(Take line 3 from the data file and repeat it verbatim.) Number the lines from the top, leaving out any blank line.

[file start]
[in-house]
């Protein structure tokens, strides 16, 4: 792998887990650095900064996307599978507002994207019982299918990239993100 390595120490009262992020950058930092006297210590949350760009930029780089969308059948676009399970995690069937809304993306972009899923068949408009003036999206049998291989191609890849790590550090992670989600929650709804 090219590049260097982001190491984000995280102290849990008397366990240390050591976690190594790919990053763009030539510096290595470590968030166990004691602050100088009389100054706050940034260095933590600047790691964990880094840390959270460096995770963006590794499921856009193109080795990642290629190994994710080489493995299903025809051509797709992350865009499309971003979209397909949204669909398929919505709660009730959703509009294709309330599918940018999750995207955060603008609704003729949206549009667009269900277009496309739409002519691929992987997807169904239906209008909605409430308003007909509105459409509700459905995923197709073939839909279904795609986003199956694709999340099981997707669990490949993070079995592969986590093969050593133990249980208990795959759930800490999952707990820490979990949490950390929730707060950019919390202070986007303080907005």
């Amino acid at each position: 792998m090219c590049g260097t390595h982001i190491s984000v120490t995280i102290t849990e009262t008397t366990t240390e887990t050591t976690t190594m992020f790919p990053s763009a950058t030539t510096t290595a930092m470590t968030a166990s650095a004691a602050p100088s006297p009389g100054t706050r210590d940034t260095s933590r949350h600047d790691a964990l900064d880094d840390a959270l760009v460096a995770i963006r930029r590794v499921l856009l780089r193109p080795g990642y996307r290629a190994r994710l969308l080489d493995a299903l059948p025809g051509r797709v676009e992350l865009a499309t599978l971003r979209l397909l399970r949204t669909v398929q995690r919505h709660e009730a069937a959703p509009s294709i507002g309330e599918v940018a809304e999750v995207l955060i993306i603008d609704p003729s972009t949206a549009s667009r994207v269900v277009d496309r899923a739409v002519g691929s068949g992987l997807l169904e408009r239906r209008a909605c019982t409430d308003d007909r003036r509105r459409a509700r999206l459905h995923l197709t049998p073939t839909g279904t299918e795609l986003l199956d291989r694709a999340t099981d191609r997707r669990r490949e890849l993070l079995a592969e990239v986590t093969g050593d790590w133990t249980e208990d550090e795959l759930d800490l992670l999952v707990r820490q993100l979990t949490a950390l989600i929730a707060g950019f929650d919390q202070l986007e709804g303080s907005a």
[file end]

């Amino acid at each position: 792998m090219c590049g260097t390595h982001i190491s984000v120490t995280i102290t849990e009262t008397t366990t240390e887990t050591t976690t190594m992020f790919p990053s763009a950058t030539t510096t290595a930092m470590t968030a166990s650095a004691a602050p100088s006297p009389g100054t706050r210590d940034t260095s933590r949350h600047d790691a964990l900064d880094d840390a959270l760009v460096a995770i963006r930029r590794v499921l856009l780089r193109p080795g990642y996307r290629a190994r994710l969308l080489d493995a299903l059948p025809g051509r797709v676009e992350l865009a499309t599978l971003r979209l397909l399970r949204t669909v398929q995690r919505h709660e009730a069937a959703p509009s294709i507002g309330e599918v940018a809304e999750v995207l955060i993306i603008d609704p003729s972009t949206a549009s667009r994207v269900v277009d496309r899923a739409v002519g691929s068949g992987l997807l169904e408009r239906r209008a909605c019982t409430d308003d007909r003036r509105r459409a509700r999206l459905h995923l197709t049998p073939t839909g279904t299918e795609l986003l199956d291989r694709a999340t099981d191609r997707r669990r490949e890849l993070l079995a592969e990239v986590t093969g050593d790590w133990t249980e208990d550090e795959l759930d800490l992670l999952v707990r820490q993100l979990t949490a950390l989600i929730a707060g950019f929650d919390q202070l986007e709804g303080s907005a």